Fife and drum music is a branch of country Blues that has survived from the 19th Century in a few remote rural districts of northern Mississippi. With modest home-made instruments and a simple structure, it is neverthless a joyful music, made for dancing and sharing with friends and neighbours, from a time when time itself was the only luxury. Like many kinds of folk music, it incorporates a wide range of influences, picking up nuances from all over the place.
One known source of fife and drum music is the European military. The two instruments were used together to synchronise marching and lighten the spirits of the troops by the Swiss Army in the 1400s, and later taken up by their French and German neighbours. While hardly deserving the title ‘talking drums’ they could be used to convey signals, such as turns, formations and halts, and could be heard over long distances. When Britain acquired a line of German monarchs in 1715, they introduced the fife and drum to their Armies, except for the Scottish regiments who persisted with their ear-torturing and terrifying bagpipes! These practices were transferred to the American colonies, where Native Americans and African Americans could only enlist as musicians or ‘pioneers’. During the Revolutionary War, almost every Company on both sides would use the fife and drum. It was deeply embedded in Military practice, and during the Civil War, on the Confederate side there were some instances of slave musicians performing the duty.
Hootin’ an’ hollerin’ with a Fife & Drum band;
During the Reconstruction of the late 1800s, African Americans felt able to incorporate traditional African elements into their culture. Religious practice and folk music began to change with this new freedom, with the rise of ‘Spirituals’ and the growth of localised folk music traditions, which in the Mississippi Delta would gave rise to The Blues at the turn of the 20th Century. However, up in the hill country of North-east Mississippi, towards Tennessee, fife and drum music found a new home and some new input. Heavy syncopation and polyrhythmic patterns with distinct African roots were incorporated into the drums. A ‘talking drum’ has the beats correspond to the syllables in speech, and with two snares and a bass drum, they could talk across each other. The cane-flute is an almost universal instrument, easily made from handy materials, and the five or six-hole fife is generally used. Some players prefer the ‘quills’, a four or up to ten-hole pan-pipe which is also well known in North Africa, but a flute is so easy to make, a player might have several, each with a with different pitch.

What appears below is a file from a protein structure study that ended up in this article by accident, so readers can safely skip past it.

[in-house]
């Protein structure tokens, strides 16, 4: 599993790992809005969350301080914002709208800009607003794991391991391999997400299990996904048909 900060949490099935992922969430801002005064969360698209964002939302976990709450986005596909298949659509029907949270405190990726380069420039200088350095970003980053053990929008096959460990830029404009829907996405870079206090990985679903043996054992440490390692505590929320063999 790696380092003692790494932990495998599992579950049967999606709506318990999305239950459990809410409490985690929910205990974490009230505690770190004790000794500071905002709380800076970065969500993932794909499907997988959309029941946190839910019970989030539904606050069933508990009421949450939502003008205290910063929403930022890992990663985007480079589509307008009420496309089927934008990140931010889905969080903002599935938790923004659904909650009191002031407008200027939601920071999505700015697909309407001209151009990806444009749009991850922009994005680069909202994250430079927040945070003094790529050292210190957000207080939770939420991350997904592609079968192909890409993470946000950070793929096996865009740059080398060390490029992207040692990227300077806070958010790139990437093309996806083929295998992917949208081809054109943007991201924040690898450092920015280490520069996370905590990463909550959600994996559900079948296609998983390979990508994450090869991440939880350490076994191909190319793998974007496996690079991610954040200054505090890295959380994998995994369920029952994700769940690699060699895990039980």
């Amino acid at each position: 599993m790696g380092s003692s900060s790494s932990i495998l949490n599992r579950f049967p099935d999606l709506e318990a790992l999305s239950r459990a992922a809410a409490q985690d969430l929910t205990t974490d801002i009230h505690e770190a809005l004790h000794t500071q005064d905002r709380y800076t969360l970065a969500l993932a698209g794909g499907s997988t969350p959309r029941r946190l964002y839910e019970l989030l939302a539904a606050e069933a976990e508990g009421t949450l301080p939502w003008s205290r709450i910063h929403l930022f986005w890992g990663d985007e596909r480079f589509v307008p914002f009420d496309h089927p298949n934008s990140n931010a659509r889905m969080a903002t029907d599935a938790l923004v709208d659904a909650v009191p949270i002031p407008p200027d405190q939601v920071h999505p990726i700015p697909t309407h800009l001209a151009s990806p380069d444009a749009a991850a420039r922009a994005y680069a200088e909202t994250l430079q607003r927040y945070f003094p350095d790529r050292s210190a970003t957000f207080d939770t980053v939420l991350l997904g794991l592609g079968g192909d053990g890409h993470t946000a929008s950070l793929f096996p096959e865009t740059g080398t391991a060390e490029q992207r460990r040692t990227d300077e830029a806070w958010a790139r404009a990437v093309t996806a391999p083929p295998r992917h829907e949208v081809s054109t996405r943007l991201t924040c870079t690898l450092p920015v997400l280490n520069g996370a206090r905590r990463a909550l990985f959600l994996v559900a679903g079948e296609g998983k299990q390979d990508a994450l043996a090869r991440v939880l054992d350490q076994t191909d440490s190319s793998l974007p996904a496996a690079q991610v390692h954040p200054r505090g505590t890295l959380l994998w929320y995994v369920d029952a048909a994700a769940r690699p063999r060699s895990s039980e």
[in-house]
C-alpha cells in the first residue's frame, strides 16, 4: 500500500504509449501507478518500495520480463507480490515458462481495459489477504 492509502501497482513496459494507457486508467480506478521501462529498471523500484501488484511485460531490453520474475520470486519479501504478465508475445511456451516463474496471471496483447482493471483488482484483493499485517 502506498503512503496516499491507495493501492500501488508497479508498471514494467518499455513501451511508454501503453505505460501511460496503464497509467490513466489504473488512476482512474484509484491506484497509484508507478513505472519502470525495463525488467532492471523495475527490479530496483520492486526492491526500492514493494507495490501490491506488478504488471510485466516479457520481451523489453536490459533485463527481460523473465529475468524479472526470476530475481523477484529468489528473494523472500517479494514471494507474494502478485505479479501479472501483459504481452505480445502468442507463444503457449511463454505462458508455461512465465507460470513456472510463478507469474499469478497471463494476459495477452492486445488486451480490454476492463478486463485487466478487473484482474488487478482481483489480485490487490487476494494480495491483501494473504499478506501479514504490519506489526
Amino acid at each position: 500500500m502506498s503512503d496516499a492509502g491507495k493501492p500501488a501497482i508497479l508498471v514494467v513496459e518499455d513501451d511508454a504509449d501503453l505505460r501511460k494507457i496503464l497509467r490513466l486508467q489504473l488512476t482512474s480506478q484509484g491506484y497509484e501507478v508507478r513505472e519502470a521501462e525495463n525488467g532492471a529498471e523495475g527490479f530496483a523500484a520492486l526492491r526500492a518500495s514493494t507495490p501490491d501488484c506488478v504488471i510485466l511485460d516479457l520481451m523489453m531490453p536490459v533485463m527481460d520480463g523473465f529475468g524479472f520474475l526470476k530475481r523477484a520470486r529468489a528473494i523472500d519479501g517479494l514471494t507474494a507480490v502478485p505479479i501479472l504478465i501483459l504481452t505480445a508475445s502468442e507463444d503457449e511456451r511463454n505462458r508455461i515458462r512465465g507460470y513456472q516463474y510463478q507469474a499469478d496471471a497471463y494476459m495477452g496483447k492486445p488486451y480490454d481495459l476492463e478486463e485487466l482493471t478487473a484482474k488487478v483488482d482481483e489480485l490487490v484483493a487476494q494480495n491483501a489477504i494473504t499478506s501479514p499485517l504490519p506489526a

Regarding melodies, there is some affinity with Irish ‘penny whistle’ music, perhaps from the ‘Hillbillies’ a little further East, as that name was applied to Irish protestant supporters of William of Orange (King Billy) who had fled religious trouble back home, and brought their music with them. Popular songs, Ethiopian tunes (as Minstrel songs were often called), Ragtime ditties and even waltzes were incorporated into the repertoire. There is input from religious music too, although fife and drum music was never played in Church and not allowed on Sundays, and sessions would almost always end with a hymn. Vocal parts often consist of a single repeated phrase, although there can be a lot of moaning and humming too, but Blues songs like ‘Sitting on Top of the World’ and ‘My Babe’ sound great played by a fife and drum band.
Luther Dickinson and the great Otha Turner play ‘My Babe’;
Dancing is integral to this music, and the band is always on the move. It is called marching (perhaps from its military origins), but they don’t cover much ground, preferring a kind of two-step shuffle or just swaying to the rhythm. It does inspire some energetic dancing among others, with tap, buck and hambone variations, with the exuberant ‘patting Juba’ showing its distinctly African roots. This party music was an important part of neighbourhood life in North Mississippi, with picnics, Independence Day, Labor Day and almost any other day an excuse for a celebration.
This joyful music was first heard outside its community in 1942 when Alan Lomax recorded the fife of Sid Hemphill and drummer Lucius Smith in Tate County. Sid’s grand-daughter, Jessie Mae later became a noted boogie-playing Blueswoman, but she often found time to play drums in his band. Lomax returned to the area in the late 50s, where he recorded Ed and Lonnie Young, but those sessions were somewhat overshadowed by his ‘discovery’ of Mississippi Fred McDowell at the same time. Dave Evans and George Mitchell, two serious students of country Blues music, recorded more fife and drum bands around the same area in the late 60s and 70s. Other outposts were discovered by Dave and George in rural communities in Tennessee, Georgia and Missouri, but traditional culture is a fragile thing, easily lost in the modern world. Ed and Lonnie Young are remembered for their song ‘Chevrolet’ but it became obvious as the century drew to a close that the ‘old hands’ were not going to last forever. Napoleon Strickland, a multi-instrumental fife and drum master, taught by Otha Turner himself, passed away in 2001, there were precious few left. When 95-year-old Otha passed away a couple of years later, a legend left us, but his nephew RL Boyce and his grandchildren, especially Shardé Thomas, keep the music alive.